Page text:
“The first real major conferences on African American music scholarship started in 1968,” she says. “For the longest time, there would be one African American scholar in music at many major campuses. This brought [more scholars] together. The study of this music has had a gradual development in the second half of the 20th century. The first half was devoted to inspiring the performance of this music, resulting in the evolution of jazz, blues, and gospel music. The second half was devoted to the development of courses and scholarship providing analysis of the work of the performers and the composers. It has become a wonderful discipline within which to study the diasporic migration of culture. Every genre that was born in the African American community soon attracted multicultural audiences and performers. In the latter years of the 20th century, the different musics have been embraced as the voice of popular culture. Every church hymnal includes spirituals and gospel music hymns. Blues and soul singers have become international stars and gospel music, jazz and rap have become international genres.”
Caldwell is currently teaching a humanities class titled, “The Arts and Social Protest,” where she discusses how the African American spiritual tradition is the foundation for the 20th century American protest song. She has written two books, African American Music, A Chronology: 1619-1995 and African American Music Spirituals. At CSU Dominguez Hills, she oversees and preserves the sacred music of the African Diaspora in the Georgia and Nolan Payton Archive. She continues to perform and conduct the musical tradition in the annual Living Legends Festival, a collaboration of the university and the local community. The 2009 Living Legends Festival Concert will be held on April 19 at Holman United Methodist Church.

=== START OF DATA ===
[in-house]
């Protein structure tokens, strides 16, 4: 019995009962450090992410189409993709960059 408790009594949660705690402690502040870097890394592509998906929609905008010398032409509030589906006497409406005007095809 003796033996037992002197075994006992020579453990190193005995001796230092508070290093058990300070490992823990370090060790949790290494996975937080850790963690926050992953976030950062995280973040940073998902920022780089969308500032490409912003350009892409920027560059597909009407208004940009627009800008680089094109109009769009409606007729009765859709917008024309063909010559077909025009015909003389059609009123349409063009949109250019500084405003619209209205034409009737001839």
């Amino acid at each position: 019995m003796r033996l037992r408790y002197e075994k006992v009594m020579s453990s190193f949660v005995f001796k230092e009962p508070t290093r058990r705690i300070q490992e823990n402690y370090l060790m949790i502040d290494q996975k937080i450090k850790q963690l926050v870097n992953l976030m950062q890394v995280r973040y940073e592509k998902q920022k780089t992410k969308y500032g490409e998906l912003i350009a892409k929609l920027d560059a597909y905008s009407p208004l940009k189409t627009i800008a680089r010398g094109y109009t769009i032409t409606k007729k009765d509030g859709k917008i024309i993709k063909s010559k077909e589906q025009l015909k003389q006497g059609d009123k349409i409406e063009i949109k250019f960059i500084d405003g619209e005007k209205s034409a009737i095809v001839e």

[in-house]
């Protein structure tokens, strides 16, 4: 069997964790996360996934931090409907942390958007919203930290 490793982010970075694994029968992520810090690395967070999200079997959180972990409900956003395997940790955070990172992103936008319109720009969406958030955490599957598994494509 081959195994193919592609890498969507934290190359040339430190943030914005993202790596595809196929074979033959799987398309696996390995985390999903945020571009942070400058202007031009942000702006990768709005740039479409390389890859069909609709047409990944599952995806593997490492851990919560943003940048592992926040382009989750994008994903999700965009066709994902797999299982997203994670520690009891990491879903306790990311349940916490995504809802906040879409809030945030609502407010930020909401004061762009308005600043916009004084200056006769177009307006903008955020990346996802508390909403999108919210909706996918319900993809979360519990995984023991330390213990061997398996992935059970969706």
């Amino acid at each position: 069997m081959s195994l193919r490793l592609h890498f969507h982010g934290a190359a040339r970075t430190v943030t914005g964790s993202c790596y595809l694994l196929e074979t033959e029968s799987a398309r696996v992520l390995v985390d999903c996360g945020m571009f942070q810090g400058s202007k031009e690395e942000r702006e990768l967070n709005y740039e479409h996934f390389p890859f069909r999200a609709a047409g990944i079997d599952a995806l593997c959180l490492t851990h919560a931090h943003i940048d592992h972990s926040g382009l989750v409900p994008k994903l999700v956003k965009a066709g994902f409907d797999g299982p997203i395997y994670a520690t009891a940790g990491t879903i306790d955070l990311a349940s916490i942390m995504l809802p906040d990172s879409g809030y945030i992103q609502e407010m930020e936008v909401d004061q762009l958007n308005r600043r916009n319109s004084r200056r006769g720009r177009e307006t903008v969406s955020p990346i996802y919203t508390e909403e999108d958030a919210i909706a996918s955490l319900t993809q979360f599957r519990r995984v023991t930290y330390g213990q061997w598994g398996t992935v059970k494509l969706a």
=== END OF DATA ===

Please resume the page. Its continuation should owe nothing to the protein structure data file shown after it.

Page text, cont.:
The founding and current director of the campus’s Jubilee Choir, Caldwell earned her bachelor’s degree in musicology from Boston University and her master’s and doctorate in musicology from the University of Southern California. She has served as vice president of the board of directors of the Los Angeles Philharmonic Association and as a member of the Los Angeles Philharmonic’s Educational and Community Advisory committees. She is a member of Links, Inc., a national service organization and has held several positions including arts director of the Western region and member of the National Arts Committee. A member of the Alpha Kappa Alpha (AKA) Sorority, she conducts the AKA Western Regional Chorus, and serves as co-director of the annual Alpha Kappa Alpha/Delta Sigma Theta Martin Luther King Commemorative Concert.
- Joanie Harmon
Photo above: Hansonia Caldwell, emerita professor of music and Avery Clayton, chief executive officer, Mayme Clayton Library and Museum, display the museum's copy of Slave Songs of the United States, a text that Caldwell verified as the first collection of African slave spirituals ever to be documented. On the wall behind them is a portrait of Mayme Clayton, by her son Avery, an artist and educator.
Photo by Joanie Harmon